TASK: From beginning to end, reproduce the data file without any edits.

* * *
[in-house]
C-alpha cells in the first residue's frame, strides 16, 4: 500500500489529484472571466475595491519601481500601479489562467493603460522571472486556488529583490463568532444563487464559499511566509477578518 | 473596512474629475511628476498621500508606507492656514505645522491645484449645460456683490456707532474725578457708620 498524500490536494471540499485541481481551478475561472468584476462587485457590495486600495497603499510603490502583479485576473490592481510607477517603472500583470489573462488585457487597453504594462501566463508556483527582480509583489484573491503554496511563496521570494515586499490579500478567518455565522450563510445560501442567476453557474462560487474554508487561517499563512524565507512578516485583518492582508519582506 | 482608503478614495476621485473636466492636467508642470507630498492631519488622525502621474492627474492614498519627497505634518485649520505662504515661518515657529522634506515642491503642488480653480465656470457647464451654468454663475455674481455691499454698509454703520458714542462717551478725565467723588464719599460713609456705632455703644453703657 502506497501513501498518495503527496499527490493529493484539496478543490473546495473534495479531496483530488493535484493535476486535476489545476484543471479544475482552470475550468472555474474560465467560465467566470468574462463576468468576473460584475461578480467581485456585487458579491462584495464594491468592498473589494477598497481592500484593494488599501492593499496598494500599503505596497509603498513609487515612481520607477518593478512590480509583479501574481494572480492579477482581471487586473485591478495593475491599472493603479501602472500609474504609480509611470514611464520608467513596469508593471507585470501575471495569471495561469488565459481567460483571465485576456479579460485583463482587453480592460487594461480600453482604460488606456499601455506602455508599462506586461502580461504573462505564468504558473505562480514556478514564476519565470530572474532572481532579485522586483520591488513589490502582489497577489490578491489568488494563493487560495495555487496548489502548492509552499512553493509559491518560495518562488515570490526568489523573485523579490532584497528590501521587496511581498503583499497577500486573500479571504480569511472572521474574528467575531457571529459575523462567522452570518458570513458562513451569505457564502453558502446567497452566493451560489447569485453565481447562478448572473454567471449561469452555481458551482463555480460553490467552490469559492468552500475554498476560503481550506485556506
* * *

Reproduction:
[in-house]
C-alpha cells in the first residue's frame, strides 16, 4: 500500500489529484472571466475595491519601481500601479489562467493603460522571472486556488529583490463568532444563487464559499511566509477578518 | 473596512474629475511628476498621500508606507492656514505645522491645484449645460456683490456707532474725578457708620 498524500490536494471540499485541481481551478475561472468584476462587485457590495486600495497603499510603490502583479485576473490592481510607477517603472500583470489573462488585457487597453504594462501566463508556483527582480509583489484573491503554496511563496521570494515586499490579500478567518455565522450563510445560501442567476453557474462560487474554508487561517499563512524565507512578516485583518492582508519582506 | 482608503478614495476621485473636466492636467508642470507630498492631519488622525502621474492627474492614498519627497505634518485649520505662504515661518515657529522634506515642491503642488480653480465656470457647464451654468454663475455674481455691499454698509454703520458714542462717551478725565467723588464719599460713609456705632455703644453703657 502506497501513501498518495503527496499527490493529493484539496478543490473546495473534495479531496483530488493535484493535476486535476489545476484543471479544475482552470475550468472555474474560465467560465467566470468574462463576468468576473460584475461578480467581485456585487458579491462584495464594491468592498473589494477598497481592500484593494488599501492593499496598494500599503505596497509603498513609487515612481520607477518593478512590480509583479501574481494572480492579477482581471487586473485591478495593475491599472493603479501602472500609474504609480509611470514611464520608467513596469508593471507585470501575471495569471495561469488565459481567460483571465485576456479579460485583463482587453480592460487594461480600453482604460488606456499601455506602455508599462506586461502580461504573462505564468504558473505562480514556478514564476519565470530572474532572481532579485522586483520591488513589490502582489497577489490578491489568488494563493487560495495555487496548489502548492509552499512553493509559491518560495518562488515570490526568489523573485523579490532584497528590501521587496511581498503583499497577500486573500479571504480569511472572521474574528467575531457571529459575523462567522452570518458570513458562513451569505457564502453558502446567497452566493451560489447569485453565481447562478448572473454567471449561469452555481458551482463555480460553490467552490469559492468552500475554498476560503481550506485556506